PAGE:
1 Corinthians 1:30-31But by His doing you are in Christ Jesus, who became to us wisdom from God, and righteousness and sanctification, and redemption, so that, just as it is written, “Let him who boasts, boast in the Lord.””

The great straw man

Posted by Gary on January 17, 2007

If you have never applied yourself to consider the claims of Calvinism and Arminianism, you owe it to yourself and the kingdom of God to do so. I regard Arminians as brothers but their doctrine is harmful and must be opposed. Often in the midst of debate between Calvinists and Arminians the Arminian will allege that Calvinism fosters sinfulness. The argument goes something like this: “You teach that a person cannot lose their salvation and that leads people to think that they can do whatever they want, you are promoting sin!”

Before responding to this accusation I would like us to acknowledge something about the gospel. The gospel is such good news that it leaves itself open to just such an accusation. I have always found this passage from Paul’s letter to the Romans interesting:

Romans 3:7-8 “But if through my lie the truth of God abounded to His glory, why am I also still being judged as a sinner? And why not say (as we are slanderously reported and as some claim that we say), “Let us do evil that good may come “? Their condemnation is just.”

Note the accusation being made against Paul and those with him, they are accused of teaching that we should sin so that good (God showing mercy) might come. This is essentially the Arminian accusation, you are teaching that we can sin and sin and God will continue to keep us as His children.

The gospel is such good news that it leaves itself open to abuse. Because salvation is absolutely free to the sinner and God has promised to keep His children to the end, one might think that sin no longer matters and that we can do whatever we like because our sin has been paid for. If I am preaching the gospel faithfully, I expect that some mistaken people might think I am teaching that we can sin and it doesn’t matter. The fact that some may think this and maybe even act upon it cannot keep us from preaching the true gospel that is gloriously free, the potential misunderstanding did not keep Paul from preaching the good news nor must it stop us.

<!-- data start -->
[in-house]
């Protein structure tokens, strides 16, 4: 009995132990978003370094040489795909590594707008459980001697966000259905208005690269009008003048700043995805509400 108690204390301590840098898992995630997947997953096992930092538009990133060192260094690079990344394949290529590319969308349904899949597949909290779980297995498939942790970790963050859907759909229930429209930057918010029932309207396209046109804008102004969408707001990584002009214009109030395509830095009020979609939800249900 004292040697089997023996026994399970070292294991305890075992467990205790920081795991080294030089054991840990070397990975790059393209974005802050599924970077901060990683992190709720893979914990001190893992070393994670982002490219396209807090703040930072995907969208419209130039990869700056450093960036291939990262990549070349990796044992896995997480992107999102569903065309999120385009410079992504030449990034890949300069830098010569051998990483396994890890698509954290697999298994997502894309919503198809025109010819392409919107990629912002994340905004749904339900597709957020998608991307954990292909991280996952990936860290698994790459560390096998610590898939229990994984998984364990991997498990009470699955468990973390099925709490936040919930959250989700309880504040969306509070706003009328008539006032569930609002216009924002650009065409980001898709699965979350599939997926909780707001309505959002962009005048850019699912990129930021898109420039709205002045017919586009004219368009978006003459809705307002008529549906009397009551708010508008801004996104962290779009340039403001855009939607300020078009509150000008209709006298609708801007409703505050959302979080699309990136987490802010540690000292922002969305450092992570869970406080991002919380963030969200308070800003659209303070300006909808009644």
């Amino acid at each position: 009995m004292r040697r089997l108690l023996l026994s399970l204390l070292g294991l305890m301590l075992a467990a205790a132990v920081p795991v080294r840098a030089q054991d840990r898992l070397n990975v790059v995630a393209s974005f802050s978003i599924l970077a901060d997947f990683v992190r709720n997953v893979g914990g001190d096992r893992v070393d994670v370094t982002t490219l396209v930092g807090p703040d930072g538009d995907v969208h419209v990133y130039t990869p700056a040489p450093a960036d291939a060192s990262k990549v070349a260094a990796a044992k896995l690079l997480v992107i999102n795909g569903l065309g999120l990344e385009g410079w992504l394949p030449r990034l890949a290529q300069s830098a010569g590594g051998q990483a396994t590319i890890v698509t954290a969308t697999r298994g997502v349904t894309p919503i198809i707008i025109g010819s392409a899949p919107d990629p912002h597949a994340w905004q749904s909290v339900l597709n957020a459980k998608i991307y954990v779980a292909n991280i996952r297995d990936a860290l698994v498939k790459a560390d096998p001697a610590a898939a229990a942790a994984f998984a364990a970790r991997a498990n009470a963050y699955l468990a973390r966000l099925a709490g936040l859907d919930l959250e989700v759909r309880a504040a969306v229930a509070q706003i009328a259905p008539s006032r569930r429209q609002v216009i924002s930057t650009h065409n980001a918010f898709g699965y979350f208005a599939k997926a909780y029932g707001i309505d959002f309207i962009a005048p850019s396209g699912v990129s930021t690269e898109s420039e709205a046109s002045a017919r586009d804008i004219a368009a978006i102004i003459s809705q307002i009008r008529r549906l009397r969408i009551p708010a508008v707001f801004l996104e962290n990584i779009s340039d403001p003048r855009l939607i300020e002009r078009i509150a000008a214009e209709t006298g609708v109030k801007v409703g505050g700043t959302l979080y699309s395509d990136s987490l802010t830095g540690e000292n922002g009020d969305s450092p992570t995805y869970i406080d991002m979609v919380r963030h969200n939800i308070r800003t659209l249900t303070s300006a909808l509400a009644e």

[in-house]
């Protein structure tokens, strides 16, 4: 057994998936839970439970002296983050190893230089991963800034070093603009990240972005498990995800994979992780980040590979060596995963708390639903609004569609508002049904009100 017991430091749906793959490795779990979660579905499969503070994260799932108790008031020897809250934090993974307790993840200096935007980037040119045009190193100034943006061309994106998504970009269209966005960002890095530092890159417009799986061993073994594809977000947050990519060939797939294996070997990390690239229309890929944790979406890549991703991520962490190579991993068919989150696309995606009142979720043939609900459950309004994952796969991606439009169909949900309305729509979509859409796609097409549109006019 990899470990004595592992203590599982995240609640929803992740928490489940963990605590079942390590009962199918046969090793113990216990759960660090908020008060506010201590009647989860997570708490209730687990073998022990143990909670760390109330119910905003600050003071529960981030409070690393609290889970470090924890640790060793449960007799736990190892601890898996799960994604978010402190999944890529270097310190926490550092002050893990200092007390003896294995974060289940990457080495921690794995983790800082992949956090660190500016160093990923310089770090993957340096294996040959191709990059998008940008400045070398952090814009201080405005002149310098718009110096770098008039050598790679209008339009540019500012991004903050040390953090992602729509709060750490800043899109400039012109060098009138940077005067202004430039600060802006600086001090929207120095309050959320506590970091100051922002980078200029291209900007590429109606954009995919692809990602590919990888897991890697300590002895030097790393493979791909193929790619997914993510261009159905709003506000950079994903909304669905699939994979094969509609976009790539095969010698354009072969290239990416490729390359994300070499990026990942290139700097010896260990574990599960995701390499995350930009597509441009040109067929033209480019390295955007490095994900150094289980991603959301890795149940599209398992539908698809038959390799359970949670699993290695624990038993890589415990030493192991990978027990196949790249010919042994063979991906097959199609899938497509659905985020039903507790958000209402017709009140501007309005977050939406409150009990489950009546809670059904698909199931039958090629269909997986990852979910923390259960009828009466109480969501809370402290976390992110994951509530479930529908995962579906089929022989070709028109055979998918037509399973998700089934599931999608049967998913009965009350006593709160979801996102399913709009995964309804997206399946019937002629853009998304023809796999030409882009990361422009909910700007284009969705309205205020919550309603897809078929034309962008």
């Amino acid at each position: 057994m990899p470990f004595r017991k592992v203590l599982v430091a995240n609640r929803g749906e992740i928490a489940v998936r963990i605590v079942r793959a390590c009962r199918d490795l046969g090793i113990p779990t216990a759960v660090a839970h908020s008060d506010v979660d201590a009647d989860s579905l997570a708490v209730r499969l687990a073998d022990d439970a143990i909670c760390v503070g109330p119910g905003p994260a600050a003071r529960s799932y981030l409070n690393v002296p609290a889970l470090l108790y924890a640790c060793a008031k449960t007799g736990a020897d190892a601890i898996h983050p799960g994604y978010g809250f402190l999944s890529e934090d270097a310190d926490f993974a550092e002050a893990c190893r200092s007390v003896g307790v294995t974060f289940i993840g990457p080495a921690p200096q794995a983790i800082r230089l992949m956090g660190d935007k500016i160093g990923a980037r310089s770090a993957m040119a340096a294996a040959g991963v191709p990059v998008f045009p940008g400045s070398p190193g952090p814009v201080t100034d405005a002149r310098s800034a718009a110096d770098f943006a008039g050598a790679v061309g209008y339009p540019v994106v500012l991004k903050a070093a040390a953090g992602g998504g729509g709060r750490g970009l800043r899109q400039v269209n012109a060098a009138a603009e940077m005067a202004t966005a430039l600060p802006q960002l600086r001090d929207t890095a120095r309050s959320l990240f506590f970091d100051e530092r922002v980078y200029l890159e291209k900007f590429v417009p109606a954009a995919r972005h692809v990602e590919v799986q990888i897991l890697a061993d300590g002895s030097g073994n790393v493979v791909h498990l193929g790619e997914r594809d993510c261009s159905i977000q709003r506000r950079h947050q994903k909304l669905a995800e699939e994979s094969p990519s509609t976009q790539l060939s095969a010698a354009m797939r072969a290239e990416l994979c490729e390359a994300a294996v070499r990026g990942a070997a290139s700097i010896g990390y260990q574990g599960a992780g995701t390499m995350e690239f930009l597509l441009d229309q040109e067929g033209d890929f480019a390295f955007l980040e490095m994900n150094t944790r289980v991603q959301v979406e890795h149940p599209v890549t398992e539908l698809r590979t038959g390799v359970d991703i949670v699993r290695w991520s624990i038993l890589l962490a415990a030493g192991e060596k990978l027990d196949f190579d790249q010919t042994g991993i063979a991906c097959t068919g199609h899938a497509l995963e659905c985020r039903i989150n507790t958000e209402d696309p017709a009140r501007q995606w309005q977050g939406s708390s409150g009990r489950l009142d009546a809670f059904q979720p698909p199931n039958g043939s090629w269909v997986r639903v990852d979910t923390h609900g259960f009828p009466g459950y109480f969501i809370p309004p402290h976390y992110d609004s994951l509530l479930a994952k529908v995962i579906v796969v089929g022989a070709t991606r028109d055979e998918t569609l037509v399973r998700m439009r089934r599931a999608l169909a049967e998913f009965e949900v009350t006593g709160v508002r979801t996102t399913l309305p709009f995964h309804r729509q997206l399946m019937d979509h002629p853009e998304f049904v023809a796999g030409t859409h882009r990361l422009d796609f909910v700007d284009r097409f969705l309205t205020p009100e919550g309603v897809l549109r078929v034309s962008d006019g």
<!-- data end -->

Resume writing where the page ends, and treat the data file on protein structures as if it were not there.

Now to the accusation itself, what is our response to those concerned that we are promoting sin? The answer quite simply is that the person who believes they can sin all they want without fear of losing their salvation has never had salvation to begin with. This person needn’t fear having salvation and then losing it, they never had salvation to begin with.

On what basis do we say this? By very nature a person who has been born again is a person who has come to recognize the evil nature of sin. A person cannot become a Christian without coming to the place where they hate sin and turn from it. If you want a picture of a person who has truly become a Christian here are two:

Luke 5:8 “But when Simon Peter saw that, he fell down at Jesus’ feet, saying, “Go away from me Lord, for I am a sinful man, O Lord!”

Luke 18:13 “But the tax collector, standing some distance away, was even unwilling to lift up his eyes to heaven, but was beating his breast, saying, ‘God, be merciful to me, the sinner!’”

This person the Arminian holds forth who believes they can continue in sin and yet go to heaven is a straw man. The Calvinist is not willing to accept the premise. The Arminian claims this is a child of God who thinks he can sin all he wants, the Calvinist responds, “He is not a child of God”.

The gospel is not a revamped system of works, it is what it claims to be, “Good news” news so good some in their sinfulness will try to distort it to indulge their sinfulness. That being said, the good news must be preached and the person who has come to understand it and has truly believed it is a person who hates sin.

A love greater than God's?

Posted by Gary on October 17, 2006

Some years ago I had a conversation with a man who maintained that salvation could be lost. As we talked I asked him if he thought it imaginable that he could disown one of his daughters. He said that he couldn’t imagine disowning them, even for the worst of actions on their part. I then asked him if he thought he had a love greater than God’s, “Could it be possible that you would love your child so much that you would never disown them yet you hold that God would disown a child of His?”